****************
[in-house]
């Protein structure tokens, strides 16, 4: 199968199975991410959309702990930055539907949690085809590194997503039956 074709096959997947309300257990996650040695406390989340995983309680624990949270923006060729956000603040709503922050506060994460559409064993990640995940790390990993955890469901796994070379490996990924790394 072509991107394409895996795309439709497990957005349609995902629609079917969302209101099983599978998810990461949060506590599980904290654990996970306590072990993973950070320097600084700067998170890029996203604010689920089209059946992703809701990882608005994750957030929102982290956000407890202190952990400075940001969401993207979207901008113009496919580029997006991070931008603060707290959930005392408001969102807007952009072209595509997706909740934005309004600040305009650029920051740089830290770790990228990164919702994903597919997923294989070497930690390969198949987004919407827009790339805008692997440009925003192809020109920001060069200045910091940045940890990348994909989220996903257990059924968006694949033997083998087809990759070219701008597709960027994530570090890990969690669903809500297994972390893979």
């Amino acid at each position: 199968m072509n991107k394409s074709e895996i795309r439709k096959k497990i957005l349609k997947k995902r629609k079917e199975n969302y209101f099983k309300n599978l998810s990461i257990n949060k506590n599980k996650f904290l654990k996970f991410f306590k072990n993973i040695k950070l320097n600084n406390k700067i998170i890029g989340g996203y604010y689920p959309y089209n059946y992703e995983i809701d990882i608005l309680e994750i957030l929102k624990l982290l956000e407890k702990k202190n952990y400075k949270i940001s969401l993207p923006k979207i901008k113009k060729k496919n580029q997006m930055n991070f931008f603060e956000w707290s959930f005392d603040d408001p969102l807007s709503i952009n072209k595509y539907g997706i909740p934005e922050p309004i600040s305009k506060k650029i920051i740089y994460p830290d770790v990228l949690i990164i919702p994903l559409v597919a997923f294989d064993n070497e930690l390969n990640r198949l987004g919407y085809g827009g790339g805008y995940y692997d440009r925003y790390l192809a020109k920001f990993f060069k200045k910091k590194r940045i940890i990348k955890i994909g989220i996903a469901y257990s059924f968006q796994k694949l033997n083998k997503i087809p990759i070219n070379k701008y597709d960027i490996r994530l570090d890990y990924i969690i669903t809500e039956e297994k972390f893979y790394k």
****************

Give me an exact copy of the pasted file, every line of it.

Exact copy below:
[in-house]
């Protein structure tokens, strides 16, 4: 199968199975991410959309702990930055539907949690085809590194997503039956 074709096959997947309300257990996650040695406390989340995983309680624990949270923006060729956000603040709503922050506060994460559409064993990640995940790390990993955890469901796994070379490996990924790394 072509991107394409895996795309439709497990957005349609995902629609079917969302209101099983599978998810990461949060506590599980904290654990996970306590072990993973950070320097600084700067998170890029996203604010689920089209059946992703809701990882608005994750957030929102982290956000407890202190952990400075940001969401993207979207901008113009496919580029997006991070931008603060707290959930005392408001969102807007952009072209595509997706909740934005309004600040305009650029920051740089830290770790990228990164919702994903597919997923294989070497930690390969198949987004919407827009790339805008692997440009925003192809020109920001060069200045910091940045940890990348994909989220996903257990059924968006694949033997083998087809990759070219701008597709960027994530570090890990969690669903809500297994972390893979």
């Amino acid at each position: 199968m072509n991107k394409s074709e895996i795309r439709k096959k497990i957005l349609k997947k995902r629609k079917e199975n969302y209101f099983k309300n599978l998810s990461i257990n949060k506590n599980k996650f904290l654990k996970f991410f306590k072990n993973i040695k950070l320097n600084n406390k700067i998170i890029g989340g996203y604010y689920p959309y089209n059946y992703e995983i809701d990882i608005l309680e994750i957030l929102k624990l982290l956000e407890k702990k202190n952990y400075k949270i940001s969401l993207p923006k979207i901008k113009k060729k496919n580029q997006m930055n991070f931008f603060e956000w707290s959930f005392d603040d408001p969102l807007s709503i952009n072209k595509y539907g997706i909740p934005e922050p309004i600040s305009k506060k650029i920051i740089y994460p830290d770790v990228l949690i990164i919702p994903l559409v597919a997923f294989d064993n070497e930690l390969n990640r198949l987004g919407y085809g827009g790339g805008y995940y692997d440009r925003y790390l192809a020109k920001f990993f060069k200045k910091k590194r940045i940890i990348k955890i994909g989220i996903a469901y257990s059924f968006q796994k694949l033997n083998k997503i087809p990759i070219n070379k701008y597709d960027i490996r994530l570090d890990y990924i969690i669903t809500e039956e297994k972390f893979y790394k």